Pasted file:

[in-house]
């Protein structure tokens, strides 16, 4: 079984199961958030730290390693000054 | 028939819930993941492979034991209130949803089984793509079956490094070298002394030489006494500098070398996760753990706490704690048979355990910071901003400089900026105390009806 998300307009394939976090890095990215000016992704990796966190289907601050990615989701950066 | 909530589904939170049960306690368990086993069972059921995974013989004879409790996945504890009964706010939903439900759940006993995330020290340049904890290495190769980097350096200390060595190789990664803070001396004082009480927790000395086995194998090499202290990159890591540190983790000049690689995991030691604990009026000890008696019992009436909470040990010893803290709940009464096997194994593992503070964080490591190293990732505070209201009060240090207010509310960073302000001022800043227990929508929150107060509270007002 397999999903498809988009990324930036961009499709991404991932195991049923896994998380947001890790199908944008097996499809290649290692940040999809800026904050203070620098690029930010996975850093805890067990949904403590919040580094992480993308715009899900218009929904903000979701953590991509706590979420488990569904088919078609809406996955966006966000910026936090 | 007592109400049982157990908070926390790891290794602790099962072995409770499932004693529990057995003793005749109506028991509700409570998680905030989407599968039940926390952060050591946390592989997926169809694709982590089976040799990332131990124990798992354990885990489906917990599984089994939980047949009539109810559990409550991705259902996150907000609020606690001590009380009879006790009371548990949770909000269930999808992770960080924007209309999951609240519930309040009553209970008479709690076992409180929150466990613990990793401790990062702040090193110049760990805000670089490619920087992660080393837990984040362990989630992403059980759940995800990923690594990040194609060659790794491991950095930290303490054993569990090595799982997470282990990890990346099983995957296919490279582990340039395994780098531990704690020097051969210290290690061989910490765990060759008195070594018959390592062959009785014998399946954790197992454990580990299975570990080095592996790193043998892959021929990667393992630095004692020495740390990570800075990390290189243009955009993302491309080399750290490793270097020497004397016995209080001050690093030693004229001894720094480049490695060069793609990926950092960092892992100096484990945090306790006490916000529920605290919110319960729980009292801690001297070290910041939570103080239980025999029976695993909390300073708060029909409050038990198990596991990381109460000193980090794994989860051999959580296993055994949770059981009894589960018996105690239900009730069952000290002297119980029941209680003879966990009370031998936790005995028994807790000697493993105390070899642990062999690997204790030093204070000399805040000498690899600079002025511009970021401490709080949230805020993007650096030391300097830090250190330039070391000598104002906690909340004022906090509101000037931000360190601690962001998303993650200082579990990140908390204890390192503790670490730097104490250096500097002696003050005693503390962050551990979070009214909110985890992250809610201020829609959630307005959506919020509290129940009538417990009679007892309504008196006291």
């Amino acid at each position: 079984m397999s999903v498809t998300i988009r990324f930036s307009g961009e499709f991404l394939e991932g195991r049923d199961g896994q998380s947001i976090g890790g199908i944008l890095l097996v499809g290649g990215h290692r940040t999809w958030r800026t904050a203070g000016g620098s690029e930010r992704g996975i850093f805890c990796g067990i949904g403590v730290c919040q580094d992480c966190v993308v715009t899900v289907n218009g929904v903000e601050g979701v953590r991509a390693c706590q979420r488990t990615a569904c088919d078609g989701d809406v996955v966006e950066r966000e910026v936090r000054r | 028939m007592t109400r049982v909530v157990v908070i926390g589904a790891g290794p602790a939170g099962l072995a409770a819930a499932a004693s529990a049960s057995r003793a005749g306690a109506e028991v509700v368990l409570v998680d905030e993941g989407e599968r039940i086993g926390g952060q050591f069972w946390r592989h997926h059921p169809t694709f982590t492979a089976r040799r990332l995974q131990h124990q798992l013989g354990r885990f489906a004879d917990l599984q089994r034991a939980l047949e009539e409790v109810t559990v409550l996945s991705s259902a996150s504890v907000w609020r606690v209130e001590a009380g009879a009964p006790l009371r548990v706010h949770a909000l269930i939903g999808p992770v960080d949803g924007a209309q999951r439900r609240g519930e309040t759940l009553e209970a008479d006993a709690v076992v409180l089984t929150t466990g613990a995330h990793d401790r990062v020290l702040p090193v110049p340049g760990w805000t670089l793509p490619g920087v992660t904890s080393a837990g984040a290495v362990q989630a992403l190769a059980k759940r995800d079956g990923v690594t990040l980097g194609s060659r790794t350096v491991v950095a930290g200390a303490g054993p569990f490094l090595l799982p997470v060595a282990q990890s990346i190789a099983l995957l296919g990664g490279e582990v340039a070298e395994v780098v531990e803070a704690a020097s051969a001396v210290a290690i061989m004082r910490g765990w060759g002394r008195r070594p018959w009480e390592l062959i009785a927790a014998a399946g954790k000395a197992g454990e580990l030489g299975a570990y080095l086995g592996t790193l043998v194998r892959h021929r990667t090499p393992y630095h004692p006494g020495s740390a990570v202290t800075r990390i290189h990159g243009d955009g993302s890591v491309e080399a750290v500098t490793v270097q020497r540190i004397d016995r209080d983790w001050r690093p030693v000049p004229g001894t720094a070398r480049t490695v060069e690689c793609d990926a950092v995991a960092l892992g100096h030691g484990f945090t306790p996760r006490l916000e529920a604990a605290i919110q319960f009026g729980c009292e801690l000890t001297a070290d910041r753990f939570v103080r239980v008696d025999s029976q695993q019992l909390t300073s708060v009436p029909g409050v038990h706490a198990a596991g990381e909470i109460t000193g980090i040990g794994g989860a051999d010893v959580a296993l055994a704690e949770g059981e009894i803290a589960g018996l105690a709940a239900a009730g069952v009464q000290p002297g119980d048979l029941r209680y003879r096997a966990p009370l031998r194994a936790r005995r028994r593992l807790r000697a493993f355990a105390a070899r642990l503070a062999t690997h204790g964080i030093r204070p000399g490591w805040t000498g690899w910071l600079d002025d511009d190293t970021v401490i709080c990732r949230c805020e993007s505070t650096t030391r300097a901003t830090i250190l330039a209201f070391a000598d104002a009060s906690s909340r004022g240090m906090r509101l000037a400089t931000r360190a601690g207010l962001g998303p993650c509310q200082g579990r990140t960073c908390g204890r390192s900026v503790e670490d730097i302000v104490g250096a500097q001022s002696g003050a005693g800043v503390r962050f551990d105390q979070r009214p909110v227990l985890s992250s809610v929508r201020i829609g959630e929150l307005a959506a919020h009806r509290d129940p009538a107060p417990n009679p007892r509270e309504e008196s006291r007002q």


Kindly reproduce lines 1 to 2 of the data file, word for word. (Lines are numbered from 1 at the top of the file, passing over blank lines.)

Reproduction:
[in-house]
């Protein structure tokens, strides 16, 4: 079984199961958030730290390693000054 | 028939819930993941492979034991209130949803089984793509079956490094070298002394030489006494500098070398996760753990706490704690048979355990910071901003400089900026105390009806 998300307009394939976090890095990215000016992704990796966190289907601050990615989701950066 | 909530589904939170049960306690368990086993069972059921995974013989004879409790996945504890009964706010939903439900759940006993995330020290340049904890290495190769980097350096200390060595190789990664803070001396004082009480927790000395086995194998090499202290990159890591540190983790000049690689995991030691604990009026000890008696019992009436909470040990010893803290709940009464096997194994593992503070964080490591190293990732505070209201009060240090207010509310960073302000001022800043227990929508929150107060509270007002 397999999903498809988009990324930036961009499709991404991932195991049923896994998380947001890790199908944008097996499809290649290692940040999809800026904050203070620098690029930010996975850093805890067990949904403590919040580094992480993308715009899900218009929904903000979701953590991509706590979420488990569904088919078609809406996955966006966000910026936090 | 007592109400049982157990908070926390790891290794602790099962072995409770499932004693529990057995003793005749109506028991509700409570998680905030989407599968039940926390952060050591946390592989997926169809694709982590089976040799990332131990124990798992354990885990489906917990599984089994939980047949009539109810559990409550991705259902996150907000609020606690001590009380009879006790009371548990949770909000269930999808992770960080924007209309999951609240519930309040009553209970008479709690076992409180929150466990613990990793401790990062702040090193110049760990805000670089490619920087992660080393837990984040362990989630992403059980759940995800990923690594990040194609060659790794491991950095930290303490054993569990090595799982997470282990990890990346099983995957296919490279582990340039395994780098531990704690020097051969210290290690061989910490765990060759008195070594018959390592062959009785014998399946954790197992454990580990299975570990080095592996790193043998892959021929990667393992630095004692020495740390990570800075990390290189243009955009993302491309080399750290490793270097020497004397016995209080001050690093030693004229001894720094480049490695060069793609990926950092960092892992100096484990945090306790006490916000529920605290919110319960729980009292801690001297070290910041939570103080239980025999029976695993909390300073708060029909409050038990198990596991990381109460000193980090794994989860051999959580296993055994949770059981009894589960018996105690239900009730069952000290002297119980029941209680003879966990009370031998936790005995028994807790000697493993105390070899642990062999690997204790030093204070000399805040000498690899600079002025511009970021401490709080949230805020993007650096030391300097830090250190330039070391000598104002906690909340004022906090509101000037931000360190601690962001998303993650200082579990990140908390204890390192503790670490730097104490250096500097002696003050005693503390962050551990979070009214909110985890992250809610201020829609959630307005959506919020509290129940009538417990009679007892309504008196006291």